It is said that the lottery is a tax on people who are bad at math. What is intended by this is that the odds of winning the lottery as so miniscule that a rational cost-benefit analysis would recommend against participation. But is this always true? Since the jackpot “rolls over” and accumulates for successive drawings, is there some threshold at which the value of a lottery ticket exceeds the price?

Let’s consider the Megamillions lottery played Tuesday night. As has been well documented elsewhere, the probability of buying a winning number for a particular draw can be calculated thus:

**Lottery Math**

Number of balls in main cage: | 75 |

Number of balls drawn from main cage: | 5 |

Number of balls in Megaball cage: | 15 |

**Number of possible combinations of the six balls: **

**Probability of drawing correct number:**

It follows that if the net present value of the lottery jackpot exceeds $N, then a $1 lottery ticket becomes a good investment. Correct?

First, consider that the net present value of the lottery jackpot is *not* the advertised jackpot. The one-time payout for last week’s $636M jackpot is only $340M, whose value is then diminished by federal, state, and local income taxes at (roughly) 45%. So the winner’s after-tax take is only $187M.

Yet not even this is the net present value. We must also consider the probability that, as happened last night, the jackpot is shared between multiple winners. What is that probability?

Number of Tickets sold: T

The probability that *at least one *winning lottery ticket (i.e., w ≥ 1) would be sold: p(T)

Each successive ticket *t* purchased adds to the total probability of a winning ticket p(t) the probability *P* multiplied by the probability that none of the earlier tickets were successful, which is 1 – p(t-1). Thus:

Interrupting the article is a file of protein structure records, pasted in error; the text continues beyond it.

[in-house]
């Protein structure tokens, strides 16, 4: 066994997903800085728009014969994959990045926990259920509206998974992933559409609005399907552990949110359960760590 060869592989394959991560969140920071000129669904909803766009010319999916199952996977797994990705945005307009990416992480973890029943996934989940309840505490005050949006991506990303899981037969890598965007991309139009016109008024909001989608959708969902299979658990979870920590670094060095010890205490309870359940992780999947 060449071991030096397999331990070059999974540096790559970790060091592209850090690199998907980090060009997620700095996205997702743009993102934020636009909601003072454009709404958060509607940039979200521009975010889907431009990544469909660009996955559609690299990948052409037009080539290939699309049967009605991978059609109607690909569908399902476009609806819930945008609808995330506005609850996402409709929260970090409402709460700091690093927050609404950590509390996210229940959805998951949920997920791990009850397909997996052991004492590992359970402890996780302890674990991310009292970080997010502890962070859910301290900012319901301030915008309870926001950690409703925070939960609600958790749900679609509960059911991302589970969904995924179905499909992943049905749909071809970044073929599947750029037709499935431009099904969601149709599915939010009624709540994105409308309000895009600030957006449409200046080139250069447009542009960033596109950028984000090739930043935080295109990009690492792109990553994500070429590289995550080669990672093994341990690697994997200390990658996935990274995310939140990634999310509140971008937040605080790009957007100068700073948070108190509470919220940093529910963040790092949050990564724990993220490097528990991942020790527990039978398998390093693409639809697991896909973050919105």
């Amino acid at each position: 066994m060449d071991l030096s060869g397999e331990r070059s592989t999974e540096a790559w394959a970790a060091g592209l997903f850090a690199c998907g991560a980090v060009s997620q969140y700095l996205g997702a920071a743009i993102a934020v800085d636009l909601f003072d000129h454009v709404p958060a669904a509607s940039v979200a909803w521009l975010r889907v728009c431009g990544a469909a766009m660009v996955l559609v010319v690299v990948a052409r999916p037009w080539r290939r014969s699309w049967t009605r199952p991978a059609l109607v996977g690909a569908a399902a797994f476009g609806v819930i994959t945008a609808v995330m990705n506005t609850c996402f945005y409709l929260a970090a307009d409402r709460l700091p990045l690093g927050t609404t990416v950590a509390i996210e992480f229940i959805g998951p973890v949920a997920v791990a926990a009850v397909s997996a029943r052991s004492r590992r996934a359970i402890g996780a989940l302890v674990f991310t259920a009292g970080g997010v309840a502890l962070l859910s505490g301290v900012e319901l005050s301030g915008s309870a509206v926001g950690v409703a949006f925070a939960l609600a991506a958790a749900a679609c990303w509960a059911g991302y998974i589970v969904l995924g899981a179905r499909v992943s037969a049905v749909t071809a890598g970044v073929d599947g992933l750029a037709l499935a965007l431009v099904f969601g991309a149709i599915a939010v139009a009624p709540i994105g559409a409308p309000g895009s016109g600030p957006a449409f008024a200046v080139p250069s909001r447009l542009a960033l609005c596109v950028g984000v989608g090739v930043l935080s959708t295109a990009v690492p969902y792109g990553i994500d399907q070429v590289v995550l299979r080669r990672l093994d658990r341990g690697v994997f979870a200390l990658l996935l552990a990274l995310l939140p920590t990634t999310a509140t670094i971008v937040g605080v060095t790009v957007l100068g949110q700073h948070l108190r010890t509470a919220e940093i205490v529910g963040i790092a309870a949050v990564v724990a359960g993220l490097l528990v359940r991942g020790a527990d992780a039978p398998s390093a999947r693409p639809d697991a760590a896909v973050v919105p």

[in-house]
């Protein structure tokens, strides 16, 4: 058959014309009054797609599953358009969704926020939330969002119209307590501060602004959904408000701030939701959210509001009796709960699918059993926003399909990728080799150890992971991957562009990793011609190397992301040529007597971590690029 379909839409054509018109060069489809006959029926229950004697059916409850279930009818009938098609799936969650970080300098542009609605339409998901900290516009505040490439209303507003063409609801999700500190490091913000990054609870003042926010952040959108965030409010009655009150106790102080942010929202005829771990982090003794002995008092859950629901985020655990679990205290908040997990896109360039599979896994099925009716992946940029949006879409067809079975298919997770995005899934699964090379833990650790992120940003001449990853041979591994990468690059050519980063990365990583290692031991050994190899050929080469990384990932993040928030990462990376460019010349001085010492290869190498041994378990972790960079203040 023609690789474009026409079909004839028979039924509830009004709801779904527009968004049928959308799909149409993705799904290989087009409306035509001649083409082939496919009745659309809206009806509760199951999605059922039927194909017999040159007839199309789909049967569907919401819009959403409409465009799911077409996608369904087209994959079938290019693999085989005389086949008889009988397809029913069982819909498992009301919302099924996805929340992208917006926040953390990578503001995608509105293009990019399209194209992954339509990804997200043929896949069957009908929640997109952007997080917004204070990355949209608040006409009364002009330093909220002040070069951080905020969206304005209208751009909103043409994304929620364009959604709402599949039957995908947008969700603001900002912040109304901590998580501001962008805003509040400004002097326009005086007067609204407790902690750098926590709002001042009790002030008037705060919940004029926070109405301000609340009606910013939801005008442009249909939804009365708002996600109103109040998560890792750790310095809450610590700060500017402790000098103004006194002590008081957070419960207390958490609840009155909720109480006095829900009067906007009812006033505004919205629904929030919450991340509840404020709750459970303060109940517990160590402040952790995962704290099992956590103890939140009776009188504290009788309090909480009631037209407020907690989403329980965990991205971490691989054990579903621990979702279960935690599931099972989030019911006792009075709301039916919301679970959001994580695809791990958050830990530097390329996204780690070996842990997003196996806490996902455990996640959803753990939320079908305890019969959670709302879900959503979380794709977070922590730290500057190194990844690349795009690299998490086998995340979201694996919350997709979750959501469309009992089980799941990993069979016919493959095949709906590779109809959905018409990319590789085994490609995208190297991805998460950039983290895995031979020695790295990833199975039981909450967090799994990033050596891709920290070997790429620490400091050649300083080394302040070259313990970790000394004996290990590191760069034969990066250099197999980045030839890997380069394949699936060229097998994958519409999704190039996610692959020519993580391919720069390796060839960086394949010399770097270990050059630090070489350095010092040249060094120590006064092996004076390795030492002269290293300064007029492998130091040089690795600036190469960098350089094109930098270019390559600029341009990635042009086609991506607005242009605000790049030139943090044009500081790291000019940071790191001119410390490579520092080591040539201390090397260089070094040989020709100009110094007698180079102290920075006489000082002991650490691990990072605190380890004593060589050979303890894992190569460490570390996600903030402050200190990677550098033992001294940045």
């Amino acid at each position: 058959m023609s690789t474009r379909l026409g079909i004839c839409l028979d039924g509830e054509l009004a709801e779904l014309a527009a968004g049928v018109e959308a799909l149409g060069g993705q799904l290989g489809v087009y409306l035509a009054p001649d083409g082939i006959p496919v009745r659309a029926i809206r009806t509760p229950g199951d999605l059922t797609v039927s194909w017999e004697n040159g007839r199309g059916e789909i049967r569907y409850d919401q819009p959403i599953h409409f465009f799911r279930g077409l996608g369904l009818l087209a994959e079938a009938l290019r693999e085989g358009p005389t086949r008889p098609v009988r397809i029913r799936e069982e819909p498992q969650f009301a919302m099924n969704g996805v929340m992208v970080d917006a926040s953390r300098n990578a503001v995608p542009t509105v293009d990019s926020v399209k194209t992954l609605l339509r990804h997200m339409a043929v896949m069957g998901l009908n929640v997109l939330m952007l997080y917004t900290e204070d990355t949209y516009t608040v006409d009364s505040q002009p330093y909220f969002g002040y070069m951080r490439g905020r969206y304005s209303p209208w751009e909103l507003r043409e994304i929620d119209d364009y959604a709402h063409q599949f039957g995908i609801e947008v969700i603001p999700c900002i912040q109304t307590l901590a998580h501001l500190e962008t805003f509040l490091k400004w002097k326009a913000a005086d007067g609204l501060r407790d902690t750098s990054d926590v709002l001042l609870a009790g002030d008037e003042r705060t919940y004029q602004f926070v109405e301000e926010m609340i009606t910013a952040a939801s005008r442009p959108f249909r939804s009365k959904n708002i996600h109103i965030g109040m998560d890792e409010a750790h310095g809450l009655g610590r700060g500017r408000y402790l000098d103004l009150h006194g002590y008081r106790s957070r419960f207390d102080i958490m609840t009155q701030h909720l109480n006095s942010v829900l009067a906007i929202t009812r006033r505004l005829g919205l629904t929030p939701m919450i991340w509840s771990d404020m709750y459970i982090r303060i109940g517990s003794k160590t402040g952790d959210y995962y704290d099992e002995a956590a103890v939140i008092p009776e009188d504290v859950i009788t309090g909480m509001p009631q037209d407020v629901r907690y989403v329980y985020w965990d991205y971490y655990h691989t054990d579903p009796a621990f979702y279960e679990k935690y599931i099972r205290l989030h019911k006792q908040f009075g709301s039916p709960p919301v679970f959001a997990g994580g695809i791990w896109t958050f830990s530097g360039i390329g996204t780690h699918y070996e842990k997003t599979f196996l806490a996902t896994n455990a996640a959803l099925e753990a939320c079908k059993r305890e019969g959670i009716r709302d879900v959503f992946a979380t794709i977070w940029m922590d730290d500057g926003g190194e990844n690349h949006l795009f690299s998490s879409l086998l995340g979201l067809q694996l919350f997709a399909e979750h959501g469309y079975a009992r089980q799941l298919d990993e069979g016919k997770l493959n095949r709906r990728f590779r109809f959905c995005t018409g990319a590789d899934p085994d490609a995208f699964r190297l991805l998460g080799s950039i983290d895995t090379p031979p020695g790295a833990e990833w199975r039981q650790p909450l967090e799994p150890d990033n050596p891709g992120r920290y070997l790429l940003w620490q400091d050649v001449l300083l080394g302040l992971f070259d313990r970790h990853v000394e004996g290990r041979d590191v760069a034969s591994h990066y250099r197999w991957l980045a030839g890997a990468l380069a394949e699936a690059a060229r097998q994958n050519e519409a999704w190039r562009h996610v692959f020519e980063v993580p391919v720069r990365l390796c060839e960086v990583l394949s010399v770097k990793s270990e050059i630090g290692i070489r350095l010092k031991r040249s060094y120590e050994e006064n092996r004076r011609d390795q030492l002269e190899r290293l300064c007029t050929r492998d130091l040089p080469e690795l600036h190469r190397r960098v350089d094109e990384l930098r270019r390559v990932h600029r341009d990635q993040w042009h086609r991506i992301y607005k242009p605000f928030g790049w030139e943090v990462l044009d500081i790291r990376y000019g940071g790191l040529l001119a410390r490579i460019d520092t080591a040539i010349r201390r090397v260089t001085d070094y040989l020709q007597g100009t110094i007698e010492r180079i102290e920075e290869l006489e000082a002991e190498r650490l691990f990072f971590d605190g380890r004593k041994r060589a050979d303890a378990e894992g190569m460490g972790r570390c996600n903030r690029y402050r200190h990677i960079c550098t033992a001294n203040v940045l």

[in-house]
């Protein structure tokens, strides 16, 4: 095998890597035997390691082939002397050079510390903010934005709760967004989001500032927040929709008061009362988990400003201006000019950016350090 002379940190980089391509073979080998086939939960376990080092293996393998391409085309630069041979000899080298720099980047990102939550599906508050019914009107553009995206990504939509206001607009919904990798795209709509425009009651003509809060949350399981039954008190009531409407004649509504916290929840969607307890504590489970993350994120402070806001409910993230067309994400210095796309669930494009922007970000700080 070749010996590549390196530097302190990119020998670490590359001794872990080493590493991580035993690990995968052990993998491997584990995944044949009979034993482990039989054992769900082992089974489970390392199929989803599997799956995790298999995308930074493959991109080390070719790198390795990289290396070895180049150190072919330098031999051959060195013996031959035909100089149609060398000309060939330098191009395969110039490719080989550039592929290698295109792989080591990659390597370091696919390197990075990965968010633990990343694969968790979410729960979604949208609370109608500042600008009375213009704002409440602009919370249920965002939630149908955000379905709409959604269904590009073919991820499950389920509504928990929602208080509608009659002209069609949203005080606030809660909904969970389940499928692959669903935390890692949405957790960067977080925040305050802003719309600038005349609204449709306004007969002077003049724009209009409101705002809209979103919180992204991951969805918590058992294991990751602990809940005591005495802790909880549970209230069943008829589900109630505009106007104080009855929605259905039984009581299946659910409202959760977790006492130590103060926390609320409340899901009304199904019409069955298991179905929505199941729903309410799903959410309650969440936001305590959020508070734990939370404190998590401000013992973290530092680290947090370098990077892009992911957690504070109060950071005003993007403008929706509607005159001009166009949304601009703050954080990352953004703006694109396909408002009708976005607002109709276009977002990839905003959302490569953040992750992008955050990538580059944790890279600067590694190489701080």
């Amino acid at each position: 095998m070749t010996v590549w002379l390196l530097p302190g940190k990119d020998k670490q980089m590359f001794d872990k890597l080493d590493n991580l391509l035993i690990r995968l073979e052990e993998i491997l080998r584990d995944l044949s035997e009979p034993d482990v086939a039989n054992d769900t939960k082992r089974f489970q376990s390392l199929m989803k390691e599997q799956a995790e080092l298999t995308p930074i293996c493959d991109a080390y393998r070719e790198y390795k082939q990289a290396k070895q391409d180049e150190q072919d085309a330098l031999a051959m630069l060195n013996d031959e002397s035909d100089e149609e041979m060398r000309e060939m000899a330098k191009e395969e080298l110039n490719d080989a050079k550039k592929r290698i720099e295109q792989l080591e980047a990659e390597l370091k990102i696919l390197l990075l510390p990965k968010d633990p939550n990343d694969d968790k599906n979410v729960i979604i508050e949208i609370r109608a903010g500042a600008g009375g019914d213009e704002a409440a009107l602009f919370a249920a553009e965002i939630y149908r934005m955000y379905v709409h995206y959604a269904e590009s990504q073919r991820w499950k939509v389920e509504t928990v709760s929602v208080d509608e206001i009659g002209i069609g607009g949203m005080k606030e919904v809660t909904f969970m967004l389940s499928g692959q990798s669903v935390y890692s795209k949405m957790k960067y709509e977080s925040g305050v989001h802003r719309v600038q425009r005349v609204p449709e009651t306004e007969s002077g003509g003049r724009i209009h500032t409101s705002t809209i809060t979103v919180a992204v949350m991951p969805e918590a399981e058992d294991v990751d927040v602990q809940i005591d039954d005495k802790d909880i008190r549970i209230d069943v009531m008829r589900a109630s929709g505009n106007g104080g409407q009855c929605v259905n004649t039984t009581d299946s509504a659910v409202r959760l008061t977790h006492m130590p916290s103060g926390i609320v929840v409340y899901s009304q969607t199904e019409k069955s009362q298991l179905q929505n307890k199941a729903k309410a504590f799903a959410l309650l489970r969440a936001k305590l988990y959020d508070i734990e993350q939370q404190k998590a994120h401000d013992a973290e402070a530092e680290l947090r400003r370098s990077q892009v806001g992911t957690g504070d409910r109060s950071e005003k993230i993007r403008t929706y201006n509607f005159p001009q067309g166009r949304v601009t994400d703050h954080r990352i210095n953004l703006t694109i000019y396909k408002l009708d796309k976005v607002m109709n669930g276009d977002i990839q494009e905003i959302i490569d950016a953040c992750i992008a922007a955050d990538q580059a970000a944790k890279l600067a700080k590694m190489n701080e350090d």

Last week’s drawing had 336M participants. Thus:

for *P* as calculated above.

We included in that that 73% probability the chance that multiple winning tickets were selected. But since multiple tickets means splitting the prize, then the expected value of the prize is the jackpot divided by the expected (e.g., the average over multiple trials) number of winners. Can this be calculated?

In general, the formula for the expected value of random variable *W* is

i.e., the sum, over all possible values of w, of the product of *w* and the probability of *w*. In this case, *W* is the random variable describing the number of winners, *w* is a specific number of winners, and *p(w)* is the probability of that *w* winners.

Given *P* as calculated above, let’s shift variables and designate p(T,w) as the probability of exactly *w* winners given *T* tickets sold.

The probability of one winner when one ticket is sold: *p*(1,1) = P

The probability of one winner when two tickets are sold:

The probability of one winner when three tickets are sold:

In our application, the number of tickets T is presumably fixed and known. We are also interested in knowing how the probability changes with w, the number of winners. Each ticket is an independent event, so:

The probability of two winners when two tickets are sold: *p*(2,2) = PP = P^{2}

The probability of two winners when three tickets are sold: